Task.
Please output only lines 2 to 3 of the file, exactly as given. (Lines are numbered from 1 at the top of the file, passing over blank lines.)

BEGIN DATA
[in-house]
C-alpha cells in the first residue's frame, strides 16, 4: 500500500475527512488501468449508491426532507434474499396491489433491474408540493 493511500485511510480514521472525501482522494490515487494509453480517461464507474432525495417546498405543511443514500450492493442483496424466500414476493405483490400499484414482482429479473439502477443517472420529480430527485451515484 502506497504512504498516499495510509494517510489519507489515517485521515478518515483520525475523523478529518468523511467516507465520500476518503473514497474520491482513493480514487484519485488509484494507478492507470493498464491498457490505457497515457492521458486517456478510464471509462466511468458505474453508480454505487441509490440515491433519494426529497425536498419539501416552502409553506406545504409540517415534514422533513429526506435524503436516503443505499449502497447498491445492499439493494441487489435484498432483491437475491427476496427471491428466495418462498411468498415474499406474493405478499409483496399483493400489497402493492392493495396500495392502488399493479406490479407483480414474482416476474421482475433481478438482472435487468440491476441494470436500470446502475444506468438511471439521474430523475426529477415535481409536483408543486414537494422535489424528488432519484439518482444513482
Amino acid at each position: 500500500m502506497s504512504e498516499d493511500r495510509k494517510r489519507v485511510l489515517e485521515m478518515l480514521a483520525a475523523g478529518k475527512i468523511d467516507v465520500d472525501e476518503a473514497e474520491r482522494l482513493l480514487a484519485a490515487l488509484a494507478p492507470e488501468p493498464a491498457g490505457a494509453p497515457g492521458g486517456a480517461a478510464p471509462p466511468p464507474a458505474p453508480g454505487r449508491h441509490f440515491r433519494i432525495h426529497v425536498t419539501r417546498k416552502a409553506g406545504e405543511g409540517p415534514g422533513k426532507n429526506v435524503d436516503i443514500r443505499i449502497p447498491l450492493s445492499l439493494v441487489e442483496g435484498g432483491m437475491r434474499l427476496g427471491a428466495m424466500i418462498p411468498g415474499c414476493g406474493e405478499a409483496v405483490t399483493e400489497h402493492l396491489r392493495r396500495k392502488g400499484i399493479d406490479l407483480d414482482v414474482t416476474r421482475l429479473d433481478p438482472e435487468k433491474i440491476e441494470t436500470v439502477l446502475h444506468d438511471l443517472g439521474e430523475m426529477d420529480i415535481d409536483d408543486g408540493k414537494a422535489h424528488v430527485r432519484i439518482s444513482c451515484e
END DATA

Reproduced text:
C-alpha cells in the first residue's frame, strides 16, 4: 500500500475527512488501468449508491426532507434474499396491489433491474408540493 493511500485511510480514521472525501482522494490515487494509453480517461464507474432525495417546498405543511443514500450492493442483496424466500414476493405483490400499484414482482429479473439502477443517472420529480430527485451515484 502506497504512504498516499495510509494517510489519507489515517485521515478518515483520525475523523478529518468523511467516507465520500476518503473514497474520491482513493480514487484519485488509484494507478492507470493498464491498457490505457497515457492521458486517456478510464471509462466511468458505474453508480454505487441509490440515491433519494426529497425536498419539501416552502409553506406545504409540517415534514422533513429526506435524503436516503443505499449502497447498491445492499439493494441487489435484498432483491437475491427476496427471491428466495418462498411468498415474499406474493405478499409483496399483493400489497402493492392493495396500495392502488399493479406490479407483480414474482416476474421482475433481478438482472435487468440491476441494470436500470446502475444506468438511471439521474430523475426529477415535481409536483408543486414537494422535489424528488432519484439518482444513482
Amino acid at each position: 500500500m502506497s504512504e498516499d493511500r495510509k494517510r489519507v485511510l489515517e485521515m478518515l480514521a483520525a475523523g478529518k475527512i468523511d467516507v465520500d472525501e476518503a473514497e474520491r482522494l482513493l480514487a484519485a490515487l488509484a494507478p492507470e488501468p493498464a491498457g490505457a494509453p497515457g492521458g486517456a480517461a478510464p471509462p466511468p464507474a458505474p453508480g454505487r449508491h441509490f440515491r433519494i432525495h426529497v425536498t419539501r417546498k416552502a409553506g406545504e405543511g409540517p415534514g422533513k426532507n429526506v435524503d436516503i443514500r443505499i449502497p447498491l450492493s445492499l439493494v441487489e442483496g435484498g432483491m437475491r434474499l427476496g427471491a428466495m424466500i418462498p411468498g415474499c414476493g406474493e405478499a409483496v405483490t399483493e400489497h402493492l396491489r392493495r396500495k392502488g400499484i399493479d406490479l407483480d414482482v414474482t416476474r421482475l429479473d433481478p438482472e435487468k433491474i440491476e441494470t436500470v439502477l446502475h444506468d438511471l443517472g439521474e430523475m426529477d420529480i415535481d409536483d408543486g408540493k414537494a422535489h424528488v430527485r432519484i439518482s444513482c451515484e